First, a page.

If you’d like to give your plants an advantage, you may want to have your soil tested by your local cooperative extension office or test your soil at home with a home testing kit. While this is useful for any garden, it can be particularly beneficial for hellstrip gardens as these areas are often exposed to greater environmental stressors, such as pet urine and road salt.
Many of these issues can be remedied with soil amendments. Compost, in particular, can do a lot to improve soil structure and nutrient content.
Additionally, hellstrip spaces often have compact soil due to heavy foot traffic. While compost can help remedy this, you can also loosen the soil with a garden spade or fork. Just be sure to call 811 before digging to check that there aren’t any buried utility lines in the area.
3. Choose the right plants
Sidewalk gardens can be difficult to grow plants in because these areas are exposed to a lot more stressors than the average garden space. Not only are these gardens vulnerable to salt damage, foot traffic, and pet activity, but they are also often located in full sun, and they can be far away from a water source. So when you’re choosing plants to grow in a sidewalk space, you’ll need to keep these factors in mind.
Often, the best plants for hellstrip gardens are inexpensive, native perennials, as these plants tend to be low maintenance and they are already adapted to your growing zone. If those plants are also drought and salt tolerant, that’s even better! Small, inexpensive annuals are also good choices for hellstrip spaces, although they may need to be watered more often.
To keep maintenance low, look for plants that can get by with rainfall alone and choose plants that have a compact growth habit. Since one of the biggest challenges of hellstrip gardening is how narrow these spaces can be, you will want to stay away from plants that spread vigorously. It’s also a good idea to look for heat-tolerant plants as the pavement around hellstrips can reflect light back at the plants and cause soil to dry out more quickly.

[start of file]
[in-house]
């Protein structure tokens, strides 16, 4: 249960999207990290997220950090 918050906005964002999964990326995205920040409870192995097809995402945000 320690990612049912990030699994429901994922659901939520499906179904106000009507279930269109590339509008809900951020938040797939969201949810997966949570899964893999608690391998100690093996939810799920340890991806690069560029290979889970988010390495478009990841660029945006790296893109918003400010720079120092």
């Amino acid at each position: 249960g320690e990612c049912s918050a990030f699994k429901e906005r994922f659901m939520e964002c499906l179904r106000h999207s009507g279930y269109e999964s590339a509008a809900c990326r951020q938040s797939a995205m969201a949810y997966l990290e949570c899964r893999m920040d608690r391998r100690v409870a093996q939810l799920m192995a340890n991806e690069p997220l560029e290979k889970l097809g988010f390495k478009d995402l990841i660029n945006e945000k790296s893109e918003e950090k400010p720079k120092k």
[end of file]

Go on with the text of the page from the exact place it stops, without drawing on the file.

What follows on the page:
Vining plants, in particular, should be avoided in hellstrip gardens as they often need frequent pruning. It’s also best to choose plants without prickly stems or thorns, which can catch on the pant legs of pedestrians when they’re stepping in and out of their cars. To avoid blocking out lines of sight, plants should also be under 3’ tall, while trees may need to have their limbs pruned up to 7’ in height.
Depending on the aesthetic you’re going for, you can opt for colorful, flowering plants or ornamental grasses and groundcovers. Evergreen shrubs can also be a good choice because they will provide year-round color even after flowers fade.
Most importantly, choose plants based on the light, water availability, and soil of your hellstrip garden, and avoid growing plants that have very different growing needs. Some of the best and most resilient plants to grow in hellstrip gardens include:
- Ornamental grasses
- Sea holly
- Creeping thyme
- Cranesbill geranium
- Butterfly weed
- Sundial lupine
- Wild strawberry
- Black-eyed Susan
4. Consider foot traffic
Because of their proximity to sidewalks and roadways, hellstrip gardens are likely to be walked on from time to time, which can result in plant damage. While this is unavoidable, there are a few steps you can take to mitigate the harm to your plants.
First, choose plants that are relatively inexpensive so that, if any damage does occur, it won’t hurt your pocketbook! Beyond that, sow plants thickly together, which can discourage pedestrians from trampling in your garden. If you have a larger hellstrip space, consider installing a mini gravel walkway or area of mulch in one section of your garden to give pedestrians a safe place to walk, which will encourage them to avoid your plants.
5. Get ready for pets
Beyond foot traffic, pet visits are also inevitable in hellstrip gardens, but there are certain ways to handle this too.
Some plants are naturally more resistant to pet urine than others. These plants include:
- Mexican sage
- Creeping thyme
- Bear’s breeches
- Japanese holly
- Japanese snowball bush
Water can also dilute dog urine and reduce its impact on plants. So, if your hose can reach your hellstrip space, you may want to water your plants by hand, especially if you know dogs have been visiting your garden space often. You can also install a small, ornamental fence around your garden bed to discourage foot traffic and pets, but make sure it doesn’t disrupt movement along the sidewalk.
6. Keep watering in mind
Since they are often located far away from water sources, watering hellstrip gardens can be a bit tricky. One way to work around this is to only grow drought-tolerant species that won’t need to be watered as often. Plants like sedum, yarrow, and coneflowers can often grow well with rain water and may not need any supplemental watering.